Europe appears to be on the cusp of a second wave of the COVID-19 pandemic which has already plunged its economy into its worst economic recession in 90 years. Yet European policymakers continue to reassure us that all is well with the European banking system. Their cheerful discussion raises fears that they may once again be caught off guard by the onset of a new European financial crisis.
Europe is no stranger to troubled financial sectors. Indeed, following the Eurozone debt crisis of 2010-2012, several European countries experienced severe banking crises, with households and businesses finding it increasingly difficult to meet their bank loan obligations. deep in a painful recession. As a result, Cyprus was forced to temporarily close its banks, Greece was forced to impose draconian limits on deposit withdrawals and Spain was forced to seek European financial aid for its hampered banking system.
According to the IMF, even assuming that Europe avoids a second wave of the pandemic, its economy will contract by more than 10% in 2020 before recovering by around 6% in 2021. Worse still, the IMF predicts that the economies of Italy and Spain, the two European countries with the highest levels of public debt and the most fragile banking systems, will both experience economic declines of around 12.5% in 2020. These recessions will be more than twice as deep as those of 10 years ago.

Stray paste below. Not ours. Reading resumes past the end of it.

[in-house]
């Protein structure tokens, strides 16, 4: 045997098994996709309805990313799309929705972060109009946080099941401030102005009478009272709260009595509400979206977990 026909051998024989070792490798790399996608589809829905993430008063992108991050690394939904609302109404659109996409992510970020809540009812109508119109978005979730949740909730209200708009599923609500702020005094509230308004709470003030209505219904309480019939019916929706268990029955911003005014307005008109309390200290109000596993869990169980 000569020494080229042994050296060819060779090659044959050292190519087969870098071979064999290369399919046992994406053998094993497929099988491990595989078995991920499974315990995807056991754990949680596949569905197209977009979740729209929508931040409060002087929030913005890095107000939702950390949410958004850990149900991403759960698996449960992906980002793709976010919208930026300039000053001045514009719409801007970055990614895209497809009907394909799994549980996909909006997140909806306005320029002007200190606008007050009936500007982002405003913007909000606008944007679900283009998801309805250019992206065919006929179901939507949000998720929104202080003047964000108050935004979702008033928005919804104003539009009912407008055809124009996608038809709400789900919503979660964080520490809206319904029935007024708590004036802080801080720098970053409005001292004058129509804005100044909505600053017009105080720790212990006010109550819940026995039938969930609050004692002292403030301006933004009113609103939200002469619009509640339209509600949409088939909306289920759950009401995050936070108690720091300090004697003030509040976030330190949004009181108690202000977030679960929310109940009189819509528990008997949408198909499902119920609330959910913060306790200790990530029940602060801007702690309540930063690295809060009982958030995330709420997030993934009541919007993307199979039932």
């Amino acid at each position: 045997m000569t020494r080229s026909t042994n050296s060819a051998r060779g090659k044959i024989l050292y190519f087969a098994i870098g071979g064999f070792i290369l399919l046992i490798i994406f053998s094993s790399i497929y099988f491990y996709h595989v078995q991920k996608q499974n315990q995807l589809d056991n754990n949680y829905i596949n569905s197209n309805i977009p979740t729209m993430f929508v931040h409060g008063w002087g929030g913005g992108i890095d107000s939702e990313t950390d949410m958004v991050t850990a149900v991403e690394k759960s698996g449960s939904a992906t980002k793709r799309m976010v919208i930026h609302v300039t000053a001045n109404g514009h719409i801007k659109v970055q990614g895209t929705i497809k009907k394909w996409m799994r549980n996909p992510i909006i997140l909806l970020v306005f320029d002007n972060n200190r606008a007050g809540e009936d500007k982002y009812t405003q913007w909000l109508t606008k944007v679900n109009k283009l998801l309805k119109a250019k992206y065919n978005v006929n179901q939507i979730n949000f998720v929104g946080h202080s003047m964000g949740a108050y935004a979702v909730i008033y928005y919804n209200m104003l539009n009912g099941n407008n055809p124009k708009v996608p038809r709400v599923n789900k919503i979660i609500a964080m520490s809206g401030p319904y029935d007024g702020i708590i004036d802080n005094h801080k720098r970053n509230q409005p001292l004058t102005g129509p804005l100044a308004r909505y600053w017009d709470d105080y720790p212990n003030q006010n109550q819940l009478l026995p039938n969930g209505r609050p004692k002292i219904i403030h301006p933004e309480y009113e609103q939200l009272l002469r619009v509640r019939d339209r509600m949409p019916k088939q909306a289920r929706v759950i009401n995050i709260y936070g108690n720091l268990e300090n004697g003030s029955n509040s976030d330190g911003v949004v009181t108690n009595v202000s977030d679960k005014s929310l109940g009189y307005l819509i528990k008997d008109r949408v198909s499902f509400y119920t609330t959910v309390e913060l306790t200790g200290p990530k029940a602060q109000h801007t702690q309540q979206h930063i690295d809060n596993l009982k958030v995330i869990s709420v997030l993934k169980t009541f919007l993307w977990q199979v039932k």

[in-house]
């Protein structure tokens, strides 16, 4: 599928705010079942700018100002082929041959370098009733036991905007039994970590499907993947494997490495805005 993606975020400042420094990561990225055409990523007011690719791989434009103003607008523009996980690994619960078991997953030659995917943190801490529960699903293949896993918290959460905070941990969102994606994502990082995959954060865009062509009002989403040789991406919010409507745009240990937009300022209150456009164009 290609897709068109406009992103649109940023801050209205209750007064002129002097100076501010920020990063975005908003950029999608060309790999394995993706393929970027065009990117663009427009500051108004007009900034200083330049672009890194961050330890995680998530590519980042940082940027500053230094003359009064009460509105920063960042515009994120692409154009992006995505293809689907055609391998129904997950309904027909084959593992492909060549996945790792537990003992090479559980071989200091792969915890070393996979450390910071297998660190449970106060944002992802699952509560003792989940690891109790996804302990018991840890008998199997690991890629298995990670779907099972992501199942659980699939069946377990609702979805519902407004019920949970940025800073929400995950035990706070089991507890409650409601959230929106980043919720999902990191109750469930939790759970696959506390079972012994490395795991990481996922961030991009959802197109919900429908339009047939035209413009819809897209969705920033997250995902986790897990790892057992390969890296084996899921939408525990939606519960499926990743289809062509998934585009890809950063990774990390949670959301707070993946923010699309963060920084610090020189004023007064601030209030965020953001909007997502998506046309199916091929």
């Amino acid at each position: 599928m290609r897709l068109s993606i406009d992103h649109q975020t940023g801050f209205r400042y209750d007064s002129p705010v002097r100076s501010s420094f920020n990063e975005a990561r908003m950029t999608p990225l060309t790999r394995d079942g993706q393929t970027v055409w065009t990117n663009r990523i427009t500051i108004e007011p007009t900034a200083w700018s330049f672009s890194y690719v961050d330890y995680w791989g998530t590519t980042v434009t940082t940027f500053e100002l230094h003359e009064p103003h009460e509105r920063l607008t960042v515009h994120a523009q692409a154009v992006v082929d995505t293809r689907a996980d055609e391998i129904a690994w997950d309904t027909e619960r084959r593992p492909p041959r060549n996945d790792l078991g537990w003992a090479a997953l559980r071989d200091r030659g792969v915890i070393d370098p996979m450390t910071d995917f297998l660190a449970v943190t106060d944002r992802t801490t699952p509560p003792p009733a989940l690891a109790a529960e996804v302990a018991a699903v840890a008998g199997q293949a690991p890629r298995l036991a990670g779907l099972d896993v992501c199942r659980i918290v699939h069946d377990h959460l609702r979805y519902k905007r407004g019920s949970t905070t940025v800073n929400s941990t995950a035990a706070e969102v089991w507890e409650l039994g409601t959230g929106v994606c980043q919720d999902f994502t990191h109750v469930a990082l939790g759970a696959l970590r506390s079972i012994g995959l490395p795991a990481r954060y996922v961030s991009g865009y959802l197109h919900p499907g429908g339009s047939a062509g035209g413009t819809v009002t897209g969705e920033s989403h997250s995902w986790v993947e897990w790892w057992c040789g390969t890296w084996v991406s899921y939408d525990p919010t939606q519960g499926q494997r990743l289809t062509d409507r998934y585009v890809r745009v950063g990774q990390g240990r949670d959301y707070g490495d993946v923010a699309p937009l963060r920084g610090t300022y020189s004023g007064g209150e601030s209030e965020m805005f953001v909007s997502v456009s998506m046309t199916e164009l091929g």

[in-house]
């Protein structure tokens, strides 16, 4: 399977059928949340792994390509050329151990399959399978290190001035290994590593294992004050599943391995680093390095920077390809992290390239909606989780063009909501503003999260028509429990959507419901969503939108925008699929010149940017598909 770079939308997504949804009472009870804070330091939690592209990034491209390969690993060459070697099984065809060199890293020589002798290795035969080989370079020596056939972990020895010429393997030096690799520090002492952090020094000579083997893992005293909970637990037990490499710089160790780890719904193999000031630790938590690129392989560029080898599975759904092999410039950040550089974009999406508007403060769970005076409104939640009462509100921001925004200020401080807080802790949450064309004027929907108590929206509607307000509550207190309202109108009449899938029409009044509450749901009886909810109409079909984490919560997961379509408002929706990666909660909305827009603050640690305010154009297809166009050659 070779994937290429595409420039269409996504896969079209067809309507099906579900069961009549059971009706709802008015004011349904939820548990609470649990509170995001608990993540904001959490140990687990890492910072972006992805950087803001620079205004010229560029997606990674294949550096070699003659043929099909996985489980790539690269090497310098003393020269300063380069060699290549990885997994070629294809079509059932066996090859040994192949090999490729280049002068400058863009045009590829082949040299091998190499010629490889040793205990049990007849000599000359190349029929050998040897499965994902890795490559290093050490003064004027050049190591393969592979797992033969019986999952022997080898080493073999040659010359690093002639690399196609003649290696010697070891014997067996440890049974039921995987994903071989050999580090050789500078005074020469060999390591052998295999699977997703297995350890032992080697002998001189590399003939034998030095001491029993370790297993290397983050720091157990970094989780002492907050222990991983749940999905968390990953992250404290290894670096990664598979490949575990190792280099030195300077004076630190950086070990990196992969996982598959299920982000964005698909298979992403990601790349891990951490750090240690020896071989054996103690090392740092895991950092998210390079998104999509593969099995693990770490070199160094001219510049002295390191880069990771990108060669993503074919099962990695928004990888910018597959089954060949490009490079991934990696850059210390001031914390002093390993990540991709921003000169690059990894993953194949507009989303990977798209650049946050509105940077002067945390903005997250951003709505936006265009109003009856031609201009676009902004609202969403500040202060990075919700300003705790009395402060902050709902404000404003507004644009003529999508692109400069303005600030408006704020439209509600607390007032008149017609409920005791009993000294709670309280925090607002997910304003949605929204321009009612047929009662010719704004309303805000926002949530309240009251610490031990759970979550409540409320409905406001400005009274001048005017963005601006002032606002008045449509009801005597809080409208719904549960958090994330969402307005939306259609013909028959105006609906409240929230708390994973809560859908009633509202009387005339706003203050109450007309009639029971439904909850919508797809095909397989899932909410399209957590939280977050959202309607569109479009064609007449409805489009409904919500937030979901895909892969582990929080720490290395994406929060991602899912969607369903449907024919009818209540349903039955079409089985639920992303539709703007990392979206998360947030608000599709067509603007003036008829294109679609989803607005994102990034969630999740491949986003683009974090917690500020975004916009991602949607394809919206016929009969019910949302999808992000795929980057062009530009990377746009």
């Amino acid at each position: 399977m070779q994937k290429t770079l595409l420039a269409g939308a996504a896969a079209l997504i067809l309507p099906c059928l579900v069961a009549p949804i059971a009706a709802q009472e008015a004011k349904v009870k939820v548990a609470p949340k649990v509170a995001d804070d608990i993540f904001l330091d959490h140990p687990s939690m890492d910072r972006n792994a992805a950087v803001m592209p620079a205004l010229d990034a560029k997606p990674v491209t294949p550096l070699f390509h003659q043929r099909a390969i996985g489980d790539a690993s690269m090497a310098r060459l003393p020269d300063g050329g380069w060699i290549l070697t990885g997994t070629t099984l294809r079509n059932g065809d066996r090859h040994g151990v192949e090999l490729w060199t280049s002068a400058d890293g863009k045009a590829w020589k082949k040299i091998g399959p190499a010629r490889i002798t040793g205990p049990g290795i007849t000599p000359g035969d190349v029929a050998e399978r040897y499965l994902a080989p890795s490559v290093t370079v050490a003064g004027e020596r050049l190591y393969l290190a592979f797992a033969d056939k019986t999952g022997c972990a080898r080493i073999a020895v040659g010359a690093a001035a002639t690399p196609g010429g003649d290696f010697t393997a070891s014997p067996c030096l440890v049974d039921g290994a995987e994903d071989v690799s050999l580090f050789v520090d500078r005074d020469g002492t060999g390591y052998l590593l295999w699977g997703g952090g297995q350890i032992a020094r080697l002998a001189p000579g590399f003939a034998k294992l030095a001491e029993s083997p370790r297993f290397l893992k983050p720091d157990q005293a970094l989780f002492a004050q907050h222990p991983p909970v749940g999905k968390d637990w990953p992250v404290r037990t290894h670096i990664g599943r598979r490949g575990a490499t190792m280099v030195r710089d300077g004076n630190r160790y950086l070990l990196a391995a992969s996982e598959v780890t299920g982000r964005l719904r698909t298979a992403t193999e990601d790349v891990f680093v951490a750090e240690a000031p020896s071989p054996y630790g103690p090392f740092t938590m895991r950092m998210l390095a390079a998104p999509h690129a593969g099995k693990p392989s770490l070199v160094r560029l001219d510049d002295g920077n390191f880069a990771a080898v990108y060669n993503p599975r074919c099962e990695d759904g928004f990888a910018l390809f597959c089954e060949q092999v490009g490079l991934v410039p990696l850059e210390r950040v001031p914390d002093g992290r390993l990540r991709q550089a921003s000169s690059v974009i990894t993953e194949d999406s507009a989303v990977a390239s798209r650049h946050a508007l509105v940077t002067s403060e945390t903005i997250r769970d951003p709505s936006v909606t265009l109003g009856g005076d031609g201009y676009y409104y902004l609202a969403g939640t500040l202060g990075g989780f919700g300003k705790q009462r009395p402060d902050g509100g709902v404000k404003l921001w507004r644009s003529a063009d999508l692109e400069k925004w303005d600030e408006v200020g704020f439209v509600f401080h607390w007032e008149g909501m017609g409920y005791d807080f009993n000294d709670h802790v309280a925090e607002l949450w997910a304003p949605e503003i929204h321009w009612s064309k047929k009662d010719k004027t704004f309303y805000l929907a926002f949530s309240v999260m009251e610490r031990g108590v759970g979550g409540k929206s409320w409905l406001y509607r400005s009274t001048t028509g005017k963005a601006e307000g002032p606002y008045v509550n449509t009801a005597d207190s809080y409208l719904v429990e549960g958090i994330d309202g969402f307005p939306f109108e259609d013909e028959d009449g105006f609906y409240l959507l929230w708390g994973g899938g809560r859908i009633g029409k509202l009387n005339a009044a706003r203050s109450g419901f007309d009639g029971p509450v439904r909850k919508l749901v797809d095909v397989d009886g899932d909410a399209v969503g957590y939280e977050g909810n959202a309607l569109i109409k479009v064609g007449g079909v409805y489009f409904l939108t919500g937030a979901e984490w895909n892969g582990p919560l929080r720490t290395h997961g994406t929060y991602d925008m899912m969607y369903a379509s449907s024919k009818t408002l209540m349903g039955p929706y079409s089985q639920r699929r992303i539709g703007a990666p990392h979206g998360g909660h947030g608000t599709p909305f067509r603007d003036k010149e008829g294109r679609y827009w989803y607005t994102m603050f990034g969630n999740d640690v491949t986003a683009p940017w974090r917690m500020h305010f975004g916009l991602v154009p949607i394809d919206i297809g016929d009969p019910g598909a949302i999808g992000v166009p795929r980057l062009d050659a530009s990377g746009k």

Certainly, over the past decade, European banks have made a major effort to prepare for the next economic crisis by strengthening their balance sheets. However, this effort was not as far as that made by American banks following the bursting of the real estate bubble. Moreover, the European effort is well below what might be needed to deal with a crisis of the epic scale of the coronavirus-induced recession.
An indication of how prepared European banks are to weather the current crisis can be gauged by comparing their stress tests on the eve of the crisis to the likely depth of the European recession. The stress tests predicted that, in the worst case, the European economy could contract by 4.3%. This is a fraction of the declines the IMF is now predicting for the wider European economy and for Italy and Spain.
Nor is it a source of comfort that compared to other European banks, Italian and Spanish banks are among the least capitalized and most exposed to industries like tourism that are devastated by the pandemic. These banks also have relatively high exposure to struggling emerging market economies such as Argentina, Brazil and Turkey.
Even before the pandemic, southern eurozone member countries desperately needed rapid economic growth to help reduce their mountains of public debt. With a wave of bankruptcies and defaults now all too likely to clog their banks’ balance sheets with non-performing loans, it is highly likely that these banks will not be able to provide the credit needed to revive Europe’s economy.
Among the lessons learned from the Lehman bankruptcy in 2008 was how interconnected the global financial system is and how quickly problems in one country’s banking system can spread to the rest of the global financial system. Hopefully, this experience will alert US economic policymakers to the real risk that the troubles in the European banking system pose a significant obstacle to the US economic recovery. This could prompt policymakers in Washington to pay more attention than they currently appear to to European economic developments when assessing external risks to the US economic recovery.